Background Administrative data are widely used in observational assessment of patient-centered clinical outcomes. In studies of cardiovascular outcomes, claims data are limited by lack of quantitative information, such as left ventricular ejection fraction. We aimed to determine whether left ventricular ejection fraction can be assessed from heart failure claims. Methods This observational, retrospective study used administrative and echocardiographic databases to identify heart failure patients (International Classification of Diseases, Ninth Revision, Clinical Modification [ICD-9-CM] code 428.XX) who received echocardiograms. The study cohort included patients with at least one inpatient or outpatient claim for systolic (428.2X) or diastolic (428.3X) heart failure from January 1, 2007, through July 10, 2013, who received an echocardiogram within 30 days of the claim. Receiver operating characteristic (ROC) curves were used to determine the optimal left ventricular ejection fraction cut-off threshold between ICD-9-CM heart failure codes 428.2 (systolic) and 428.3 (diastolic). Bootstrapping was used to determine a 95% confidence interval for the best cut-off. Results A total of 2714 echocardiograms with ascertainable left ventricular ejection fraction were performed within 30 days of a heart failure diagnosis. ICD-9-CM codes 428.2 and 428.3 accounted for 28.9% and 18.2%, respectively, of all heart failure codes. The resulting ROC curve had a best threshold cut-off for ejection fractions of 43.5% (confidence interval 39.5%-44.5%). The area under the curve was 0.812, with positive predictive value 0.72 and negative predictive value 0.81. Conclusions Subject to study limitations, we conclude that assessing left ventricular ejection fraction using heart failure claims is possible.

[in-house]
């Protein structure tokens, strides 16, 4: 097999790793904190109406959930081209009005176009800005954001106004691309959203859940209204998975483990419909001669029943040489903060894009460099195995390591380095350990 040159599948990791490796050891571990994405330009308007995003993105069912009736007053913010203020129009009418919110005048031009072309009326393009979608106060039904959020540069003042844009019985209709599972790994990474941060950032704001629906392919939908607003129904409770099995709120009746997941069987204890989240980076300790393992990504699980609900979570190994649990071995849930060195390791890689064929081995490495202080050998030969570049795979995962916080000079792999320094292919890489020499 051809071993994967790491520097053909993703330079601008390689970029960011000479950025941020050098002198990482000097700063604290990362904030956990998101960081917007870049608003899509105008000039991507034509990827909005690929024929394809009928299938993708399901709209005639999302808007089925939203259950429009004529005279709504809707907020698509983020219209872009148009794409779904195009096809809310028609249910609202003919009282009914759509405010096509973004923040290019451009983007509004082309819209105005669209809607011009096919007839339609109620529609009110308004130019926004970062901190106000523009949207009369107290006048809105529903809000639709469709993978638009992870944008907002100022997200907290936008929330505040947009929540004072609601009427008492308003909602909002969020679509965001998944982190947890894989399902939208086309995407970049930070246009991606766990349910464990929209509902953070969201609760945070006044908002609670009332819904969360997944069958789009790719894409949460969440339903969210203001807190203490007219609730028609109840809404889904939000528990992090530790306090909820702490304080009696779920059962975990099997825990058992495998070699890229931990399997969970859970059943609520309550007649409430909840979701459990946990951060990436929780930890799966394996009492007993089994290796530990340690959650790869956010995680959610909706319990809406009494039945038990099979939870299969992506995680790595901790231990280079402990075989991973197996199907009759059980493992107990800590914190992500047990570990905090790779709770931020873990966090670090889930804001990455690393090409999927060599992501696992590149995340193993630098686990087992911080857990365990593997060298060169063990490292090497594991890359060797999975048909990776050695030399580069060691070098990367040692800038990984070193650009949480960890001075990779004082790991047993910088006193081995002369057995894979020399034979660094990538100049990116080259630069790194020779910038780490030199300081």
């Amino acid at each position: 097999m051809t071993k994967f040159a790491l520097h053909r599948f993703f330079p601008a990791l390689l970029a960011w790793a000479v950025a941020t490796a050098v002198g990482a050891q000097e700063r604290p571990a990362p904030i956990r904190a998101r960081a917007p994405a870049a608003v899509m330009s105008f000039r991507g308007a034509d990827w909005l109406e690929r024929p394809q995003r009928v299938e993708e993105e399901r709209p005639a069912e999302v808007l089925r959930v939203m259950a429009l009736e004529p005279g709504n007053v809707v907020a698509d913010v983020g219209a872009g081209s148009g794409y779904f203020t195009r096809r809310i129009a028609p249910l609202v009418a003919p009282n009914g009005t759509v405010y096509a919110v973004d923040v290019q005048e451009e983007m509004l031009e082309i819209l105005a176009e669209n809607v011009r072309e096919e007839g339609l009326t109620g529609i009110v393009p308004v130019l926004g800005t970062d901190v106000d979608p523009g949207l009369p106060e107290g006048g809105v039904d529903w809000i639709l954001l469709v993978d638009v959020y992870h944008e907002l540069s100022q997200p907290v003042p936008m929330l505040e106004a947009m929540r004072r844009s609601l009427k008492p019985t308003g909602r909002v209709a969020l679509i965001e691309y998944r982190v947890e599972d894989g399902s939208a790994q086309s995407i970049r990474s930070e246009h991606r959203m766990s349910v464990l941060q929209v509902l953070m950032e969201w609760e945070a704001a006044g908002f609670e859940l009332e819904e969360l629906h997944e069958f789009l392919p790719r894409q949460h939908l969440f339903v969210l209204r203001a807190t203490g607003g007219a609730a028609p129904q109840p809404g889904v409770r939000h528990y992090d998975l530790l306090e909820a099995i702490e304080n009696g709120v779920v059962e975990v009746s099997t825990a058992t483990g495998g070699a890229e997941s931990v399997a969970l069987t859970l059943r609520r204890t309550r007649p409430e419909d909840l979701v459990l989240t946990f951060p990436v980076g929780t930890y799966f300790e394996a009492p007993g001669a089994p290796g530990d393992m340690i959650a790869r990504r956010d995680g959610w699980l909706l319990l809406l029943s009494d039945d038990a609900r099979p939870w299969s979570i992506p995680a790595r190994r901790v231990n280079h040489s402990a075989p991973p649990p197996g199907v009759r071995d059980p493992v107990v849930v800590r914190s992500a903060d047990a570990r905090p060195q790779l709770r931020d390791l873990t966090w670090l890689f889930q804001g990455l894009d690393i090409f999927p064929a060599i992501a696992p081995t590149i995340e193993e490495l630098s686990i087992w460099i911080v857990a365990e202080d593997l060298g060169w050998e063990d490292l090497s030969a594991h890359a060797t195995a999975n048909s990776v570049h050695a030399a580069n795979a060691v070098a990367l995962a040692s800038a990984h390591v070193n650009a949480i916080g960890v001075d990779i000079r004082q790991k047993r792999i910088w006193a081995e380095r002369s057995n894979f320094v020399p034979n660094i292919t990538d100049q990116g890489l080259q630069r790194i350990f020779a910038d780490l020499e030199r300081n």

|Original language||English (US)|
|Number of pages||3|
|Journal||American Journal of Medicine|
|State||Published - Feb 1 2016|
Bibliographical noteFunding Information:
This study was supported by the Chronic Disease Research Group, Minneapolis Medical Research Foundation. The authors have no conflicts of interest with its subject matter. The authors thank Chronic Disease Research Group colleagues Delaney Berrini, BS, for manuscript preparation, and Nan Booth, MSW, MPH, ELS, for manuscript editing, and Darryl Erlien, MS, of Hennepin County Medical Center for help with data collection.
© 2016 Elsevier Inc.
- Administrative data
- Claims data
- Heart failure
- Left ventricular ejection fraction